This is from later in the decade, when much use was made of Silver Age elements and the stories had much fight content. Martin Pasko's run was really when the title started being written in the style of other (and especially Marvel) superhero comics of the era, with running subplots and storylines, stories built around the series's established "mythology", and intense action.

 

Julie Schwartz had started his time as Superman editor with a story that turned all kryptonite on Earth to iron. The kryptonite pipeline storyline started during a preceding Metallo one that reintroduced it. (The eventual explanation was that Krypton II, which Superman helped aliens who lived in Krypton's sun create from Krypton's remains in Superman #255, had also exploded.)

 

The story was Titano's first return post-Weisinger return, and as far as I know the only one pre-Crisis. In the Silver Age he was Superman's antagonist in his first couple of stories, and after that a kind of recurring supporting character. The present story's depiction of Superman as having taken him blindfolded to another planet is probably a continuity error, as in his debut story Superman instead exiled him to the distant past (where he fought dinosaurs). However, there was apparently a Jimmy Olsen story where a giantess from another planet instead took him away with her, so I don't know where he ended up at the every end of the Silver Age.

 

Albert Michaels had been introduced several years earlier as a head of S.T.A.R. Labs who for some reason hated Superman. Pasko had revealed he was one of the inner circle of Skull leaders. The present two-parter introduced his new identity of the Atomic Skull. He was a recurring villain afterwards, but after this story the ideas that he was dying and could only blast things when he had a seizure were dropped, leaving him a ordinary villain. Jenet Klyburn had been introduced as a scientist friend of Superman's at S.T.A.R., and after the Michaels revelation she was represented as its head until at least Legends.

 

Lana had been reintroduced into the cast of the Super-books quite recently. During Pasko's run she was depicted as conniving and planning to win Superman. Pasko resolved this storyline near the end of his run, and she subsequently reverted to being a nice character (the adult Lana's predominant Silver Age characterisation).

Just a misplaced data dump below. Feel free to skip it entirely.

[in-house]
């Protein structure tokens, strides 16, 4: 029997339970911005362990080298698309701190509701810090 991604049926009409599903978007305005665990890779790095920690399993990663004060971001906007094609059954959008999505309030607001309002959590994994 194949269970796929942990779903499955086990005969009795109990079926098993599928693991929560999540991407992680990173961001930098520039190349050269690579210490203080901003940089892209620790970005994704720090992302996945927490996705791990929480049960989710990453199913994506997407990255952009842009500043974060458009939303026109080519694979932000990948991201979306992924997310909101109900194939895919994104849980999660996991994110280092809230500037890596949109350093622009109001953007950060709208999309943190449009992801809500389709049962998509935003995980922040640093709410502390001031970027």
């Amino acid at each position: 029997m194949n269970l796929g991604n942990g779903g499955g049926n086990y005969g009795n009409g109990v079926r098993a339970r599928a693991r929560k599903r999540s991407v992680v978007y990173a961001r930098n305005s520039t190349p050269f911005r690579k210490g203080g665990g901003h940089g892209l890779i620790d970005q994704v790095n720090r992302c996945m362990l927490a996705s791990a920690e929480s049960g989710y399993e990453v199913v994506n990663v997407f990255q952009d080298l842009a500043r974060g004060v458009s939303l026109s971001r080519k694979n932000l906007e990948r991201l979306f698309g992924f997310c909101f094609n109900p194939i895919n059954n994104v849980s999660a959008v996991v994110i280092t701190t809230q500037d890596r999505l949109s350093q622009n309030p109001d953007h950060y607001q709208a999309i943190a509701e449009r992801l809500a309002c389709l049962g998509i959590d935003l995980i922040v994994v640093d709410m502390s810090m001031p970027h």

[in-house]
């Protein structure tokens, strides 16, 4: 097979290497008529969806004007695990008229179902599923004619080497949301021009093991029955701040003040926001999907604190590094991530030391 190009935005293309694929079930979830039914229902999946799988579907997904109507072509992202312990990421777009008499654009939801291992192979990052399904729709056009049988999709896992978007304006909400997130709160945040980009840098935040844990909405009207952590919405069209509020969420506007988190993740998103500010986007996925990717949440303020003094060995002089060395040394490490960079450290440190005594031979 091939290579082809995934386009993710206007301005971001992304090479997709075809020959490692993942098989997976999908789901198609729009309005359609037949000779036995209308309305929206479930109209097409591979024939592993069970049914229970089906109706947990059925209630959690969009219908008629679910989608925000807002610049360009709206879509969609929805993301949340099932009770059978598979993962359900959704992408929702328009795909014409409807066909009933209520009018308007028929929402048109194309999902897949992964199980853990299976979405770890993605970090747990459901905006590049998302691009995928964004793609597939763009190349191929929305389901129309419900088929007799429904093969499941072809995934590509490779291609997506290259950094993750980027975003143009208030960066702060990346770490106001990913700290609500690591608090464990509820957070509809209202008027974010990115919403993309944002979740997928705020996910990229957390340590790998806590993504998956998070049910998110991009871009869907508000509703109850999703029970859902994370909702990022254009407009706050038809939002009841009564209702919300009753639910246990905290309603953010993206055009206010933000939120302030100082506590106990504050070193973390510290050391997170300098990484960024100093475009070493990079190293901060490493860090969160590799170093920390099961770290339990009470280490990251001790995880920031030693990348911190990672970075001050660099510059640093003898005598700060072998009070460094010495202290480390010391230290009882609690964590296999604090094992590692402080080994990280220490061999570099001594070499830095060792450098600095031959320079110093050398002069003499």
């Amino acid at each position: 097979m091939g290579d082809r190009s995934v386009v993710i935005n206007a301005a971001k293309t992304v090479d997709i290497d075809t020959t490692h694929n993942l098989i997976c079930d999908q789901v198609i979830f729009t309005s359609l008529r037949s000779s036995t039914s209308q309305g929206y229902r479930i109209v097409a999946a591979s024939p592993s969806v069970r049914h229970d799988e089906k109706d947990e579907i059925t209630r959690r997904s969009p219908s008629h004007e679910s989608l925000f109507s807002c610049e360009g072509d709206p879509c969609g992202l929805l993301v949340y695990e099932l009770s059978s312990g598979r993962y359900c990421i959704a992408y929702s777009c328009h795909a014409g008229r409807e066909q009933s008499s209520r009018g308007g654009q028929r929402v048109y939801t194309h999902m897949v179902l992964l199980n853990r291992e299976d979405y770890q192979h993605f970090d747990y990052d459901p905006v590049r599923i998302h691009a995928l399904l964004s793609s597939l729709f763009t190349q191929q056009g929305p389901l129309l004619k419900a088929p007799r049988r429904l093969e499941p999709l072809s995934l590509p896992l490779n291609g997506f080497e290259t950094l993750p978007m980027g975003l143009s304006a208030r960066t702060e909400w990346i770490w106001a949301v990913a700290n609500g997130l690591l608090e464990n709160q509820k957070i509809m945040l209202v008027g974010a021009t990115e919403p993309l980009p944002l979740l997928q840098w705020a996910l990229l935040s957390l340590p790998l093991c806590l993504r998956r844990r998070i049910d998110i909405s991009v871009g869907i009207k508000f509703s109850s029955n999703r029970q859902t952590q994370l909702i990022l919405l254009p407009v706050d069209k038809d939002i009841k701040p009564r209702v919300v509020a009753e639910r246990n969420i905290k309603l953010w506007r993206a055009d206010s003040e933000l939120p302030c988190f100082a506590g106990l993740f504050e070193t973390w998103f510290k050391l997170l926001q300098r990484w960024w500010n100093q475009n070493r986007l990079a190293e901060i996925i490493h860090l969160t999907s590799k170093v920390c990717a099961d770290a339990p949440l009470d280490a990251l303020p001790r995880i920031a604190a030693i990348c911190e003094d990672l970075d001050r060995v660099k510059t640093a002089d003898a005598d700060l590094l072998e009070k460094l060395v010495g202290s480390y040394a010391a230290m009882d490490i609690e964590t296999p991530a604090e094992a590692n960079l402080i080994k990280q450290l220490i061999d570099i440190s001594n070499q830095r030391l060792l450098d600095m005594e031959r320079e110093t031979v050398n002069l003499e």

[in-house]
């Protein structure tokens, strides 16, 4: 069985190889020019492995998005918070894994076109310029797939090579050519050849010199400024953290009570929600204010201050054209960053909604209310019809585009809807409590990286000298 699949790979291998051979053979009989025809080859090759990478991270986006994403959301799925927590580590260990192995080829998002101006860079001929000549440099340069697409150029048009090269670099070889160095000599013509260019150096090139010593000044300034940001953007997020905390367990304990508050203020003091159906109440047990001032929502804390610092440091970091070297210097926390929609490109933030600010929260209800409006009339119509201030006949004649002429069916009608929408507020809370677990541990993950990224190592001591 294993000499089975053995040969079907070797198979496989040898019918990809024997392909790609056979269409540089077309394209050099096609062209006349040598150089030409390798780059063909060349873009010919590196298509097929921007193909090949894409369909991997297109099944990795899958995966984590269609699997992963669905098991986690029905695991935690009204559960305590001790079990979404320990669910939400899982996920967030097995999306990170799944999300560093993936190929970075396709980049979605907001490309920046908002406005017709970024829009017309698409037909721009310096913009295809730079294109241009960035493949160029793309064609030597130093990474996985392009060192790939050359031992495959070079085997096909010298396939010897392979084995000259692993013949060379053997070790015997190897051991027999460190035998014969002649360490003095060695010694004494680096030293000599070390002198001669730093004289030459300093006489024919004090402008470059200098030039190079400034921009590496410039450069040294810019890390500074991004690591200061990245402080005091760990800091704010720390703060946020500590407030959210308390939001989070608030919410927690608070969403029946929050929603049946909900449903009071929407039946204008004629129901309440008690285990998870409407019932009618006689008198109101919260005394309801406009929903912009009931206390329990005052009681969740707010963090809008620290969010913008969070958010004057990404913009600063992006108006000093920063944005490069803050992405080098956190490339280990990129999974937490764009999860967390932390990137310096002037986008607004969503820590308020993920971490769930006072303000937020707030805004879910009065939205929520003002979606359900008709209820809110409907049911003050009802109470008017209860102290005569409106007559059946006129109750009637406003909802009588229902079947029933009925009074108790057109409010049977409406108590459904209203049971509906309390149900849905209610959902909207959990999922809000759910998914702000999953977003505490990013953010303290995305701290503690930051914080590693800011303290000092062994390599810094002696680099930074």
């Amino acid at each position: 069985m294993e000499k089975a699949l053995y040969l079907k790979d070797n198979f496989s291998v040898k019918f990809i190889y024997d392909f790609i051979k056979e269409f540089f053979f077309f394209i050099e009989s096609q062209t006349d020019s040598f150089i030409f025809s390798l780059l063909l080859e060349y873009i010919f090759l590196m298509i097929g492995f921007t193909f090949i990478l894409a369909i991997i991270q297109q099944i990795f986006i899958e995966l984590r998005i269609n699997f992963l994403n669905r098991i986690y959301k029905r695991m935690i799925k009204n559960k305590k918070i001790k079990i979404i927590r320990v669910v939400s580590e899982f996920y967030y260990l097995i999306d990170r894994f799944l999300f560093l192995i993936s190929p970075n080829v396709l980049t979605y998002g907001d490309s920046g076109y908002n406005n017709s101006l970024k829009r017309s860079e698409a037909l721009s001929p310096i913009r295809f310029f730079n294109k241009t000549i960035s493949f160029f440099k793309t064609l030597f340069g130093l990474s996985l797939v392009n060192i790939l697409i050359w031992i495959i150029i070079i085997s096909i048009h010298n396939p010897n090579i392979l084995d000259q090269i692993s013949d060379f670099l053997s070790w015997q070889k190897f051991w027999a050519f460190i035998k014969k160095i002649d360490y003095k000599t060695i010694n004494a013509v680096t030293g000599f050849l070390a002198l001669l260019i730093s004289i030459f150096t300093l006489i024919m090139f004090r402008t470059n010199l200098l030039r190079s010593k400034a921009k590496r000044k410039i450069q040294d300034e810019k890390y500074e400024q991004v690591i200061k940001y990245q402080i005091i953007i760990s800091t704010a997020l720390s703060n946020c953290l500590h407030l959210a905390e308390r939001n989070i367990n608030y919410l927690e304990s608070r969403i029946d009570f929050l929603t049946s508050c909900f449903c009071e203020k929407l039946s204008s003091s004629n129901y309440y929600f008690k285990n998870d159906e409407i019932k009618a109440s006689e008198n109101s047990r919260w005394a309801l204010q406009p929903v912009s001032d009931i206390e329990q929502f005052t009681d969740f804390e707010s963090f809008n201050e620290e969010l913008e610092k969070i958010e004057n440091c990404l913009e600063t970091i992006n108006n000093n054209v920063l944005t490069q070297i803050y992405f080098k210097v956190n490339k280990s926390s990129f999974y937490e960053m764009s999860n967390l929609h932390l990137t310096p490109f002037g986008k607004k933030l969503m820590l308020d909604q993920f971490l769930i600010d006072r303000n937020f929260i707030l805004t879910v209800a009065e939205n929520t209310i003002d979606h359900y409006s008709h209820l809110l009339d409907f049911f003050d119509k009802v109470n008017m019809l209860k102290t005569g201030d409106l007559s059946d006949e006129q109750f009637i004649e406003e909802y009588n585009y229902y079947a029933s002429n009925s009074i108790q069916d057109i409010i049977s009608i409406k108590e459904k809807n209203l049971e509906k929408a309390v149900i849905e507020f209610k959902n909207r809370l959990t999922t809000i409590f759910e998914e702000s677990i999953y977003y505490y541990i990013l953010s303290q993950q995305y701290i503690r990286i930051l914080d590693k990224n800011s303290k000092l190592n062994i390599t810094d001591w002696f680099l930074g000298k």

Spoiler warning concerning how-Titano-got-to-Earth mystery. A subsequent issue revealed that he'd been brought to Earth using a hand-held device stolen from Kobra.

I think you nailed why I liked this one more than the previous issues. There was more action here, unlike the Bates' stories in which it was kind of crammed in at the end.

Great info as usual, Luke. Do you know about how many time Titano appeared? It seems like he would be a pretty limited character, but you never know.

These Superman comics (as well as probably 75% of the books that appear here) I got because I liked the covers. I think all 4 issues above have just dynamite covers.

Thanks for the kind words. The first two Titano stories belong to a type of story in which Superman can't solve a problem directly (in Titano's case, because of his kryptonite eyebeams) and has to find a roundabout way to solve it. An account of the stories, with spoilers, can be found here. The GCD tells me they have been reprinted in Showcase Presents Superman #1 and #2.

As far as I can tell from the GCD his first two stories were the only two "Superman" stories in which he was Superman's central antagonist. A story called "Krypto battles Titano!" that I haven't seen appeared in Superman #147.

Otherwise, he was a monster member of Superman's recurring supporting cast. For example, in "Superman Meets Al Capone!" (Superman #142) Superman nicks back into prehistoric times to check how big he was because Perry wants to know for a headline, and is surprised by Titano as he's measuring his footprint and hit by his beams before he can get away. As a result Superman isn't quite strong enough to make it all the way back to his own time, and ends up in Al Capone's. In "The Kookie Super-Ape!" in Adventure Comics #295 Bizarro duplicates him, and Bizarro-Titano ends up in a wrestling match with Bizarro-Lois. Counting everything the GCD found for me (including issues where a shot of him was shown as he was talked about) he apparently made around thirteen Silver Age appearances or cameos.